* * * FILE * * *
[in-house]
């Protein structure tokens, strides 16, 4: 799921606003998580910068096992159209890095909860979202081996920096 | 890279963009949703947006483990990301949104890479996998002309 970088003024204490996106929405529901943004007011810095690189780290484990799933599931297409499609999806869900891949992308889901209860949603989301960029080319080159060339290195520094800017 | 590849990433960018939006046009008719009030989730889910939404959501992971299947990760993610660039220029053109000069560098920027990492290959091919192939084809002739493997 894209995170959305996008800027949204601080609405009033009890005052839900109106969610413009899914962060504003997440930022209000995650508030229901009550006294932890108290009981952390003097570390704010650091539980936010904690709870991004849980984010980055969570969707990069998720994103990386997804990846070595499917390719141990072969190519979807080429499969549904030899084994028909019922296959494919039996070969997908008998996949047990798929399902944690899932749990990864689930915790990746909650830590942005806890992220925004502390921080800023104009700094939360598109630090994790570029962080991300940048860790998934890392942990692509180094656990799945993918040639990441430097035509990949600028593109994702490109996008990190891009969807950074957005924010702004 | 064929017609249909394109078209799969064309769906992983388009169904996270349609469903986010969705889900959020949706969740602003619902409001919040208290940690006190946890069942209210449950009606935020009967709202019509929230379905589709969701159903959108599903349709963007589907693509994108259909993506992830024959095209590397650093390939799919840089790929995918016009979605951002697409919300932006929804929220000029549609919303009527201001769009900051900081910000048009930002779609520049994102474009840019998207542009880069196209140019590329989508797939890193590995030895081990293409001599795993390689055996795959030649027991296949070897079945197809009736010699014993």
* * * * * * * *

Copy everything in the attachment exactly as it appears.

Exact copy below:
[in-house]
């Protein structure tokens, strides 16, 4: 799921606003998580910068096992159209890095909860979202081996920096 | 890279963009949703947006483990990301949104890479996998002309 970088003024204490996106929405529901943004007011810095690189780290484990799933599931297409499609999806869900891949992308889901209860949603989301960029080319080159060339290195520094800017 | 590849990433960018939006046009008719009030989730889910939404959501992971299947990760993610660039220029053109000069560098920027990492290959091919192939084809002739493997 894209995170959305996008800027949204601080609405009033009890005052839900109106969610413009899914962060504003997440930022209000995650508030229901009550006294932890108290009981952390003097570390704010650091539980936010904690709870991004849980984010980055969570969707990069998720994103990386997804990846070595499917390719141990072969190519979807080429499969549904030899084994028909019922296959494919039996070969997908008998996949047990798929399902944690899932749990990864689930915790990746909650830590942005806890992220925004502390921080800023104009700094939360598109630090994790570029962080991300940048860790998934890392942990692509180094656990799945993918040639990441430097035509990949600028593109994702490109996008990190891009969807950074957005924010702004 | 064929017609249909394109078209799969064309769906992983388009169904996270349609469903986010969705889900959020949706969740602003619902409001919040208290940690006190946890069942209210449950009606935020009967709202019509929230379905589709969701159903959108599903349709963007589907693509994108259909993506992830024959095209590397650093390939799919840089790929995918016009979605951002697409919300932006929804929220000029549609919303009527201001769009900051900081910000048009930002779609520049994102474009840019998207542009880069196209140019590329989508797939890193590995030895081990293409001599795993390689055996795959030649027991296949070897079945197809009736010699014993």